Moving on to the second category the RoboCupRescue. RobocupRescue aims to increase awareness of the challenges involved in search and rescue applications, develop simulators to emulate search and rescue scenarios, develop intelligent agents and robots that are given the capabilities of the main actors in search and rescue scenarios, provide objective evaluation of robotic implementations in representative environments, and promote collaboration between researchers. There are 2 leagues one testing the awareness of the challenges involved in search and rescue applications, provide objective evaluation of robotic implementations in representative environments, and promote collaboration between researchers and the Simulation league which aims to develop simulators that form the infrastructure of the simulation system and emulate realistic phenomena predominant in disasters. Second, it aims to develop intelligent agents and robots that are given the capabilities of the main actors in a disaster response scenario.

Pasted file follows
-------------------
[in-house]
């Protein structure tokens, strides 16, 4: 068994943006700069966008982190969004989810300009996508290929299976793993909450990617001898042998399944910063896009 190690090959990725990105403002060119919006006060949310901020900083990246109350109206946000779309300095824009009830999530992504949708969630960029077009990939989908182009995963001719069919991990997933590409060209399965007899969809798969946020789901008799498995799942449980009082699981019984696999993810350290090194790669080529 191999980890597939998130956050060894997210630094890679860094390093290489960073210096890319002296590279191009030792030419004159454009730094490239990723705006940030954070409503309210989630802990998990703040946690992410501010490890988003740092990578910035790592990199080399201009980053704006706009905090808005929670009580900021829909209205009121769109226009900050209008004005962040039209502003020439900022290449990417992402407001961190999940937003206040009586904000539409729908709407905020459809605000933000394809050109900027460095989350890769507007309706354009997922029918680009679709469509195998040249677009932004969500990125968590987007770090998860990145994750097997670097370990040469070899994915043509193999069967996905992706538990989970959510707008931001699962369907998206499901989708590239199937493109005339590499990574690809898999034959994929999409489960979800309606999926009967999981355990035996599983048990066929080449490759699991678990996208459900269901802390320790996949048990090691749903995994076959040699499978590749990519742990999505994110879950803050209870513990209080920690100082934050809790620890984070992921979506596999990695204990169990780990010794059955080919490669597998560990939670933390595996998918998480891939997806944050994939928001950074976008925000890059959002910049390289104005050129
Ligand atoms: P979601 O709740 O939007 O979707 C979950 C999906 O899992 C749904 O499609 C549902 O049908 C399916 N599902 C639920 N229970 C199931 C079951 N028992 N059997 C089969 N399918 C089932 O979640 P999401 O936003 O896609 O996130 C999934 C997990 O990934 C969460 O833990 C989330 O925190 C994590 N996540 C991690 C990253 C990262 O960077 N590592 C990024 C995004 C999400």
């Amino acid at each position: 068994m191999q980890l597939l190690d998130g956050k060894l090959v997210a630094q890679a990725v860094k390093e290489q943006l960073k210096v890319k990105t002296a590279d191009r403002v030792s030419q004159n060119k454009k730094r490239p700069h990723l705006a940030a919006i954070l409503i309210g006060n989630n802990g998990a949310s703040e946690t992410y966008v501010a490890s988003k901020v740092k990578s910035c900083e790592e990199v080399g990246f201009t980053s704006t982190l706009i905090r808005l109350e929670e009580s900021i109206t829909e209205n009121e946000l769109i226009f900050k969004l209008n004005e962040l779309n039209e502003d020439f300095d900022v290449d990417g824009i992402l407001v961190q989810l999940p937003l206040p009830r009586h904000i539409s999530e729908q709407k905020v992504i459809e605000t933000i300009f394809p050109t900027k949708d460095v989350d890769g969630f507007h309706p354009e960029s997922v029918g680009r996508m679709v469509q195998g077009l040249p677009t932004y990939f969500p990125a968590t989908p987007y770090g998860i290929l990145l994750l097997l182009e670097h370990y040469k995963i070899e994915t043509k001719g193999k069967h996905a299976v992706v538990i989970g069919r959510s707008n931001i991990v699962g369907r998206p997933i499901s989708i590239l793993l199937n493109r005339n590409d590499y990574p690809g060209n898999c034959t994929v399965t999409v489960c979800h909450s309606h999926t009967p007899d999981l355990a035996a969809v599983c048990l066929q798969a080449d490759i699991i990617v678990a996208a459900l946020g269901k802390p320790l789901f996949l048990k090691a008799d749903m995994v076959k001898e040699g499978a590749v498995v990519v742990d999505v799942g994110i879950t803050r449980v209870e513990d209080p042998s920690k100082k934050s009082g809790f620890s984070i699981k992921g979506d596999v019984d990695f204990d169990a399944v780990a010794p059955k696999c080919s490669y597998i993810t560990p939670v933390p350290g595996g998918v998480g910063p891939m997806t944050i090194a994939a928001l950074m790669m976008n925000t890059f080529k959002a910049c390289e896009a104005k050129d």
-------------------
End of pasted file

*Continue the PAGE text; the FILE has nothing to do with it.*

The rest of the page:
The next category which is also a league is RoboCup@Home which aims to develop service and assistive robot technology with high relevance for future personal domestic applications. It is the largest international annual competition for autonomous service robots and is part of the RoboCup initiative. A set of benchmark tests is used to evaluate the robots’ abilities and performance in a realistic non-standardized home environment setting. Focus lies on the following domains but is not limited to: Human – Robot – Interaction and Cooperation, Navigation and Mapping in dynamic environments, Computer Vision and Object Recognition under natural light conditions, Object Manipulation, Adaptive Behaviors, Behavior Integration, Ambient Intelligence, Standardization and System Integration.